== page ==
To borrow from a classic Monty Python sketch, “No one expects the Spanish Inquisition.” Just like no one heads in to work thinking, “Today’s the day disaster is going to strike our network, and I’m going to spend the next 48 hours scrambling to get the company back online before we lose millions of dollars in revenue and half of our biggest customers.”
Disasters aren’t planned, but you can plan for them. Which is why a comprehensive, up-to-date, working disaster recovery plan should be included in every enterprise business continuity plan.
What Is a Disaster Recovery Plan?
A disaster recovery plan is your step-by-step guide for getting your business and operations systems back up and running quickly after a major outage caused by a natural disaster, cyberattack, fire, or technical failure.
Whereas your business continuity plan focuses on how the organization will continue normal-ish day-to-day operations during and after a disaster, your disaster recovery plan is honed in on restoring system functions and preserving data as part of the larger continuity strategy.
Why Do I Need a Disaster Recovery Plan?
Enterprises headquartered in Florida and California—areas prone to natural disasters such as hurricanes and wildfires—understand how important it is to prepare for a worst-case scenario. But even if your corporate backbone is in a low-risk area, you cannot afford to be complacent in your recovery planning and preparation.
Cyberthreats are increasing exponentially, weather patterns are becoming more unpredictable, and you never know when Jim from accounting will forget to turn off the coffee pot on a Friday afternoon and reduce the place to ashes.
Which is why every business needs a disaster recovery plan that will maintain high availability for users, mitigate disruption to operations, protect from data loss, and provide some insurance against a ransomware attack.
What Should I Include in My Disaster Recovery Plan?
Every disaster recovery plan is unique to the organization’s business systems, regulatory requirements, SLAs, and priorities. However, to function effectively during your recovery effort, be sure your disaster recovery plan meets these four competencies.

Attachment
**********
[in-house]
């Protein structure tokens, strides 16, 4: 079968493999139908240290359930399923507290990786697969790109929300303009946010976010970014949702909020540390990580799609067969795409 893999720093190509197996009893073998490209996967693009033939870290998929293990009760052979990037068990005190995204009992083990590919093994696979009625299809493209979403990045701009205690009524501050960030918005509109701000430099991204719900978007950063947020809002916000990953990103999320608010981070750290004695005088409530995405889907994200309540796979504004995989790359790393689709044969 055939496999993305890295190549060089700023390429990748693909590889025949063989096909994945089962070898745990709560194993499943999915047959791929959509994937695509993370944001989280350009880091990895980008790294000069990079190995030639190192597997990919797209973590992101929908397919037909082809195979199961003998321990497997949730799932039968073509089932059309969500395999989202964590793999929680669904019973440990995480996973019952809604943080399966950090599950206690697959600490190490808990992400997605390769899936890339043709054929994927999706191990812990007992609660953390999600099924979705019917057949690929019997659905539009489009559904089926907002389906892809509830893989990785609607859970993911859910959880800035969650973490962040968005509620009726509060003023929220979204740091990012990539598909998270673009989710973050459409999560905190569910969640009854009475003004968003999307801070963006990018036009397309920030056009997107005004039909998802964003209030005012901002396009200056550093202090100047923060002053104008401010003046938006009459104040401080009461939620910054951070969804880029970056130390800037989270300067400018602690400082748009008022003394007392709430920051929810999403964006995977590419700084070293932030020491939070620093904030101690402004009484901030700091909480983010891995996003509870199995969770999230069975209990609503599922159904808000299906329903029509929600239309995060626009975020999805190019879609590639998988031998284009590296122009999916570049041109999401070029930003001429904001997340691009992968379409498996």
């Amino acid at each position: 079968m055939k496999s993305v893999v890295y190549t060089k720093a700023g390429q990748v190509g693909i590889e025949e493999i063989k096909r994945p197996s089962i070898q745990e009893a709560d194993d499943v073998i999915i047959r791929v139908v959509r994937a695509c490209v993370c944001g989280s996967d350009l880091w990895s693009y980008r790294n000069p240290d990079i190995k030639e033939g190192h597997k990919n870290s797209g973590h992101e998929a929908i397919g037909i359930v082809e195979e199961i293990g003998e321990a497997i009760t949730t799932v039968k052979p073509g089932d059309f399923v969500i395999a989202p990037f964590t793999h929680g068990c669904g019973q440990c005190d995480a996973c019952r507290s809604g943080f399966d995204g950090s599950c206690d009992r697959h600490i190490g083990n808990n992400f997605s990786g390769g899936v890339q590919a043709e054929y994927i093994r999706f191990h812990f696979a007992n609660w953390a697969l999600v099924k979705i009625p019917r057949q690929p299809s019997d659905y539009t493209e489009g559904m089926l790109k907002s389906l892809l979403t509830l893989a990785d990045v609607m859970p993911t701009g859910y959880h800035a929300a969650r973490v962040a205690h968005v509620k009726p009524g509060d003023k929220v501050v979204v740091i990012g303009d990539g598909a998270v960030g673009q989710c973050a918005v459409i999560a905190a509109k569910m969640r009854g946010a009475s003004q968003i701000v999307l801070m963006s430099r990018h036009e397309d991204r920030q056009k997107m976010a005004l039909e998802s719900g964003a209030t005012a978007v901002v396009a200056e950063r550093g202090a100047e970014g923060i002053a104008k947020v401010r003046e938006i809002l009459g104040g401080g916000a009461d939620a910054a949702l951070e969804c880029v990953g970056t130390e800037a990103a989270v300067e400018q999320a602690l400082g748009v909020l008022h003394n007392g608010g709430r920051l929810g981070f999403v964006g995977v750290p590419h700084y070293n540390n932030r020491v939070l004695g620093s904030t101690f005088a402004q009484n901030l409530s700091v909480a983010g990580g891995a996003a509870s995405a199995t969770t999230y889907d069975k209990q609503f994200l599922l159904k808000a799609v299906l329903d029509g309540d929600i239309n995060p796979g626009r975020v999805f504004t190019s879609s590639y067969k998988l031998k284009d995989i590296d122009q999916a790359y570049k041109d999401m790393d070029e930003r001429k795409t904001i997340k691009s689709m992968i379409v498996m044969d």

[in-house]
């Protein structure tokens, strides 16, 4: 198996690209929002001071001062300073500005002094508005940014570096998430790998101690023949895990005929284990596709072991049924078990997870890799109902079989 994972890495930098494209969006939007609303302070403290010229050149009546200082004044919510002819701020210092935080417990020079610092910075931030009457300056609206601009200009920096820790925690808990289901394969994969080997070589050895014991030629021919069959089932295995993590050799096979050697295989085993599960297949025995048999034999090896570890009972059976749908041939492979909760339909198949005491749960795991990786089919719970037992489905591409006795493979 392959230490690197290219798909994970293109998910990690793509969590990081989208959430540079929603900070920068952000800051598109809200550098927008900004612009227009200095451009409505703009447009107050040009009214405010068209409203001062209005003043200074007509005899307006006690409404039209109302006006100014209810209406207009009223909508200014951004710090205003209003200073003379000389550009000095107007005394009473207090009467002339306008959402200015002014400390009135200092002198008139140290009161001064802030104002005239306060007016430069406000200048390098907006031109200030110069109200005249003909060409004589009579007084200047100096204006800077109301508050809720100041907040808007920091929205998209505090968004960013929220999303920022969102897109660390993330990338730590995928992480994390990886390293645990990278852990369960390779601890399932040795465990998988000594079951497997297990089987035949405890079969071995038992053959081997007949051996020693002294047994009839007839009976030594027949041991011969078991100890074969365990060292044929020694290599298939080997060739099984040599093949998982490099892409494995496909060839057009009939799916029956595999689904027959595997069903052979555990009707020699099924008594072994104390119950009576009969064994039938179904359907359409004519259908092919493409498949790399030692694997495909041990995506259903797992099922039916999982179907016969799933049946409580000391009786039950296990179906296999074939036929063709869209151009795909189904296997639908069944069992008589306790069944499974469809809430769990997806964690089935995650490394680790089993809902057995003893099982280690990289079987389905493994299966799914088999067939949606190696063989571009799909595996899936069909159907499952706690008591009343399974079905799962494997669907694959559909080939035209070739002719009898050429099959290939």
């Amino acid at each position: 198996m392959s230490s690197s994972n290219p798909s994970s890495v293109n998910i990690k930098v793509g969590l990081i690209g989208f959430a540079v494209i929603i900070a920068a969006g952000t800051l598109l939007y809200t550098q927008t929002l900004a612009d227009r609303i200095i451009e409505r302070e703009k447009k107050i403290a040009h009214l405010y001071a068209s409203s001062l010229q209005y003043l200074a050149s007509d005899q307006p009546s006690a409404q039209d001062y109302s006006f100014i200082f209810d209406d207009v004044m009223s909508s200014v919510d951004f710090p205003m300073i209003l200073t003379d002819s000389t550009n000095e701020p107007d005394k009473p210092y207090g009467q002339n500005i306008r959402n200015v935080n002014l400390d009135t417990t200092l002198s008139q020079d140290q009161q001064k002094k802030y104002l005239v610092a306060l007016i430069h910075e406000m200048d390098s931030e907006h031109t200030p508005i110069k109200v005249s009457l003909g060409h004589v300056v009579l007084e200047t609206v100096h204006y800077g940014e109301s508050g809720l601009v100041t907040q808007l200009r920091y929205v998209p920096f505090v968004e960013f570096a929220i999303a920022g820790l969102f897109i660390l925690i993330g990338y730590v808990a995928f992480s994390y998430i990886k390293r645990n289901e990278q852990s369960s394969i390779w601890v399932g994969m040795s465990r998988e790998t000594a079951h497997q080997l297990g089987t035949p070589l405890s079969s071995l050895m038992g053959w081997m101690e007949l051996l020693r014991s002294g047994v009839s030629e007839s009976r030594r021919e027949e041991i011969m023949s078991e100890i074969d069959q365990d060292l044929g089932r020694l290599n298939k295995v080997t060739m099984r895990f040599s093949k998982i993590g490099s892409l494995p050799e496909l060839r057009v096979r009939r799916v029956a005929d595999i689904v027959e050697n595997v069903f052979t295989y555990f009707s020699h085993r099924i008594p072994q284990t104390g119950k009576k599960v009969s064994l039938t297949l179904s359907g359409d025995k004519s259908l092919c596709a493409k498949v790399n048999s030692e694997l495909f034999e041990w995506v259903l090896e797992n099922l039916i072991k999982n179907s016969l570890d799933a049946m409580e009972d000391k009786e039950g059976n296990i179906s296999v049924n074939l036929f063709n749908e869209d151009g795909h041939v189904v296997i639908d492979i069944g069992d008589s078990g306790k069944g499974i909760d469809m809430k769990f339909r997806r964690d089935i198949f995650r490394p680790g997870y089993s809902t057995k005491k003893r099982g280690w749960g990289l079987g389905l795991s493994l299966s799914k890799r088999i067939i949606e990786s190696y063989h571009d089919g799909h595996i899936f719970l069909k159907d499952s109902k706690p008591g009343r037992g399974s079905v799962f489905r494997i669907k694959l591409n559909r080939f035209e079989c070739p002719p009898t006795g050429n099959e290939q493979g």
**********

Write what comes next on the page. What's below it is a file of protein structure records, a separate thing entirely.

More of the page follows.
Business Impact Analysis
Conducting a business impact analysis well in advance of a crisis will help you understand what is at stake in the event your technology systems are disabled for a significant amount of time.
It is important to involve all stakeholders in this process to ensure the analysis accurately reflects the impact on all internal business units as well as external factors such as supply chain dependencies.
Your business impact analysis should identify which applications are essential to the business, then map those applications to the infrastructure required to support them. Once you know which systems and applications are business-critical, you can prioritize order of recovery.
Be sure to include in your analysis an estimate of the cost of downtime and your maximum tolerable downtime, as well as recovery time objectives (RTOs) and recovery point objectives (RPOs).
You will also need to document any legal and regulatory compliance requirements your organization has, because those will factor into your recovery priorities.
Knowing your level of risk in the event of a disaster will help you plan to mitigate those risks.
Start with a map of your IT infrastructure—both in-house and cloud/web-based—and look for weaknesses and dependencies in these infrastructures.
Identify possible types of disasters and rate your level of risk from probable to unlikely. Document a specific recovery response for each type of disaster. For example, we do this if a tornado destroys the building; we do that if we’re hit with a ransomware attack.
Thanks to your business impact analysis, you know what’s at stake. Now you need a plan to protect your assets.
Put together a disaster response team to streamline the recovery process. In addition to their assigned recovery responsibilities, this team will be in charge of communications throughout the crisis and be a point of contact for stakeholders. The disaster response team will also be in charge of emergency response training for staff so everyone is aware of company policies and procedures during a disaster.
From a technology perspective, your disaster recovery plan needs to focus on making sure data and applications are recoverable. One way to do this is to ensure redundancy exists for all business-critical systems. For example, move servers to the cloud so they are geo-independant.
Also, be sure that you back up your systems frequently and that those backups are stored somewhere off-site but easily accessible. Keep in mind that certain strains of ransomware can access and encrypt your backups, so keep them inaccessible directly from the network.
An important but often overlooked management best practice is to write your disaster recovery plan in plain language. You don’t know who will be around to take the lead after a disaster, so skip the IT jargon in case a nontechnical person needs to initiate the recovery effort.
As mentioned above, frequent backups are essential, but your recovery effort will only be as good as the data you restore, so make sure you also test your backups regularly.
A generally recognized rule of thumb is to test a partial restore twice each year and test a full restore once each year, though these should be considered minimum requirements.
Once you have finalized your disaster recovery plan, consider investing in a third-party audit to look for holes in your plan. The money you spend now could save you much more later.
The world is dealing with enough uncertainty right now. Be sure that your organization is prepared to bounce back quickly from the unexpected. Download How to Build a Disaster Recovery Plan to learn more best practices for creating a comprehensive disaster recovery plan.